Stayed up well past my bedtime Monday night to catch the "blood moon." Wish I would've known that it was a sign of the apocalypse — I might have lingered a little longer.
What's that? You didn't know either? That's OK — that's why God (or Al Gore) invented the Internet.
Sarah Pulliam Bailey has the particulars over at Religion News Service in her story, " 'Blood moon' sets off apocalyptic debate among some Christians."
Full disclosure: I mostly skipped Sunday school. In fact, my Methodist upbringing was skimpy, as in, well, OK, nonexistent. So I'm not up on the Rapture and the like. Which is what makes me grateful for folks like Bailey, who can bring me up to date on how my life is about to end. (I'm fatalistic, and practical: I figure I'm not leaving this Earth with the good people; instead, I'll be stuck here with all my friends.)
Anyway, as Bailey explains:
"There are about two lunar eclipses per year, according to NASA, but what's unusual this time around is that there will be four blood moons within 18 months — astronomers call that a tetrad — and all of them occur during Jewish holidays."
Or, as the guys in "Ghostbusters" might say: "A tetrad: that would be bad."
As outlined (prophesied?) in his book, "Four Blood Moons: Something Is About to Change," megachurch pastor John Hagee of Texas claims that "every time a tetrad occurs on Jewish feast days, something traumatic and 'world-changing' happens to Israel," Bailey writes.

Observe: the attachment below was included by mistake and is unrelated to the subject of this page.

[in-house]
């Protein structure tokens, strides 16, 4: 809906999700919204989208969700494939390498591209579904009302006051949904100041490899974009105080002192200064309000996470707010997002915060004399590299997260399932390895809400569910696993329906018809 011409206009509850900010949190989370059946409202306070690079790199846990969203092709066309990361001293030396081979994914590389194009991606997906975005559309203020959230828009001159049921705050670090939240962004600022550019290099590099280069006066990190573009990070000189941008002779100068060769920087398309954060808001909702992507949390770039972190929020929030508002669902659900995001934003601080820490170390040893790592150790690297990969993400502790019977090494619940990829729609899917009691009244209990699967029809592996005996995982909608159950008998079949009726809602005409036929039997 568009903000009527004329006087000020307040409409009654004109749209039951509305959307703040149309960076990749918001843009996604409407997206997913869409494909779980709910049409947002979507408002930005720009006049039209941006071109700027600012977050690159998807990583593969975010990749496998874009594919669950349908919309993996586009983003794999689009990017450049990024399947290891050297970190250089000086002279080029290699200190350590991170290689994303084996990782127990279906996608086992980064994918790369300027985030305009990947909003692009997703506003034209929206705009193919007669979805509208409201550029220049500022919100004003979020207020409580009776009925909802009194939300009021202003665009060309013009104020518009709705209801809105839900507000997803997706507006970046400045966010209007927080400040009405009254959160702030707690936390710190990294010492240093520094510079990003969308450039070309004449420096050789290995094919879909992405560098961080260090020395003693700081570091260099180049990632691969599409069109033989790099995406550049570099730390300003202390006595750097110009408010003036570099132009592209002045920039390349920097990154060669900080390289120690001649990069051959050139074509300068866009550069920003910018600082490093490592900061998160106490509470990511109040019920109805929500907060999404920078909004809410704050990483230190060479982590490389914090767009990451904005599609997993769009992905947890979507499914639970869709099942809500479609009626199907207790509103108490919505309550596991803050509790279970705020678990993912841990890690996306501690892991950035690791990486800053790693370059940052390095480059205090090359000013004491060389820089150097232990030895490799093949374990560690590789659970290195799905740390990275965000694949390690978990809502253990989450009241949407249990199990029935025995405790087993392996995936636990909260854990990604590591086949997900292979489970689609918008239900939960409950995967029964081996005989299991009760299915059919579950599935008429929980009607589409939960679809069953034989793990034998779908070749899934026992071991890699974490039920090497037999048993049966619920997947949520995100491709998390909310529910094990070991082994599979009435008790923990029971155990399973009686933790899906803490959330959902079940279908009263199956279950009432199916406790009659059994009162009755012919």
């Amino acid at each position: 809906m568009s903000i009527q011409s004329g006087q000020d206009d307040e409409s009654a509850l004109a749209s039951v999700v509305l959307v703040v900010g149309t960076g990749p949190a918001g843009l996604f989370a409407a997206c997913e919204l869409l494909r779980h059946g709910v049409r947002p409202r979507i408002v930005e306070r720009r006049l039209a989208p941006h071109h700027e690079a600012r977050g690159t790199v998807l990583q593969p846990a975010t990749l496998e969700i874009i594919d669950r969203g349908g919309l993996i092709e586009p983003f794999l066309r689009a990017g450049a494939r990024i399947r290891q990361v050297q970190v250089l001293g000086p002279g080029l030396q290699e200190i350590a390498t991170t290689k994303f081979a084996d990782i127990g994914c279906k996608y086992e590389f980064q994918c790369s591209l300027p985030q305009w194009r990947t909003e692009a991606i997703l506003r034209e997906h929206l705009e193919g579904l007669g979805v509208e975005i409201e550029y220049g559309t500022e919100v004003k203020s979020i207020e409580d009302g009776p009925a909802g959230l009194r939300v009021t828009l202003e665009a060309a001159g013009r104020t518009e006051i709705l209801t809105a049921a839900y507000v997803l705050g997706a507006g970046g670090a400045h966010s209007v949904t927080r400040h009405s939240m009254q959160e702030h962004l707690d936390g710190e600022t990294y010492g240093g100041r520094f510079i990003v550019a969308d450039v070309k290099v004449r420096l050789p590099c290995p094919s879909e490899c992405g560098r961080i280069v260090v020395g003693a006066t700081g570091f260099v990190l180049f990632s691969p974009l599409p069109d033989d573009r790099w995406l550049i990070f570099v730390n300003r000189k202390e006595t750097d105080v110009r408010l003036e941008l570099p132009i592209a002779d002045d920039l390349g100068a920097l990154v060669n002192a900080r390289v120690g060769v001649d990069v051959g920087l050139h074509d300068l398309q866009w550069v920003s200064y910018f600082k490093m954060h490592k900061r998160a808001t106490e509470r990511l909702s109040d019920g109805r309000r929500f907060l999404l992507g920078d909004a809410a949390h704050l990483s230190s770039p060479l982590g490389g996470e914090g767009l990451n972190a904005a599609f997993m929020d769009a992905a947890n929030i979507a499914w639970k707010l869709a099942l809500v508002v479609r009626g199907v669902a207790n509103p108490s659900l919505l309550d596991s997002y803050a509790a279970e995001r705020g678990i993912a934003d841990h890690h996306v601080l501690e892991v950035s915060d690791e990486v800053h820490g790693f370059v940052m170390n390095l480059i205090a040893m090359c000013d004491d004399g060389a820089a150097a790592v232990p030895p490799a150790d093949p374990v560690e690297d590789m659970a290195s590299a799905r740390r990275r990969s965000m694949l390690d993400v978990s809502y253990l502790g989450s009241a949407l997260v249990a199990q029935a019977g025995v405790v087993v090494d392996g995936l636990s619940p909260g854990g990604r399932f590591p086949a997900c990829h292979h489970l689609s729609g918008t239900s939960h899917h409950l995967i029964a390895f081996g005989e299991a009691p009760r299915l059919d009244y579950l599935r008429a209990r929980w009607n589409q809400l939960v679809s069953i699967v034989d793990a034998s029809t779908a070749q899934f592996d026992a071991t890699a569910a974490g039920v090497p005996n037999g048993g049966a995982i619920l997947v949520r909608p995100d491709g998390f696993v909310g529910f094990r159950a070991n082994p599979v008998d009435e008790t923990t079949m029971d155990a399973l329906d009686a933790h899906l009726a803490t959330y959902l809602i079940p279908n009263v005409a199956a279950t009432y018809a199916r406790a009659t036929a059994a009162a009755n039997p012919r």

Want examples, oh skeptical ones? Read on:
"In 1492, the Jews were expelled from Spain and Christopher Columbus discovered America, giving the Jews a place to go. In 1948, the modern state of Israel was born, and in 1967, Israel won the Six-Day War and recaptured Jerusalem."
But wait, there's more:
"This time, Hagee suggests that a Rapture will occur where Christians will be taken to heaven, Israel will go to war in a great battle called Armageddon, and Jesus will return to Earth."
Wow. All that, just from one orange moon — which, frankly, if you live in L.A., isn't that rare, given the nasty smog here and all.
Now, sure, I know what you are thinking: I have heard all this before.
But Hagee could be right: After all, the world will end someday; predict it often enough and, like the lottery, someone's gotta hit it.
So just in case, here's what you should do: Go home tonight and kiss your spouse, passionately — even if you had pizza for lunch. Hug the kids — even though they can't be bothered to look up from their phones. Pet the dog and/or cat — even if the former slobbers all over you and the latter bites your hand. Don't watch "Game of Thrones" again — even if you are so happy that Joffrey finally got his, the little weasel.
Take the advice of the ancient poet: Carpe diem: seize the day (or your spouse, if you're feeling frisky).
Because blood moon tetrad or not, life is short.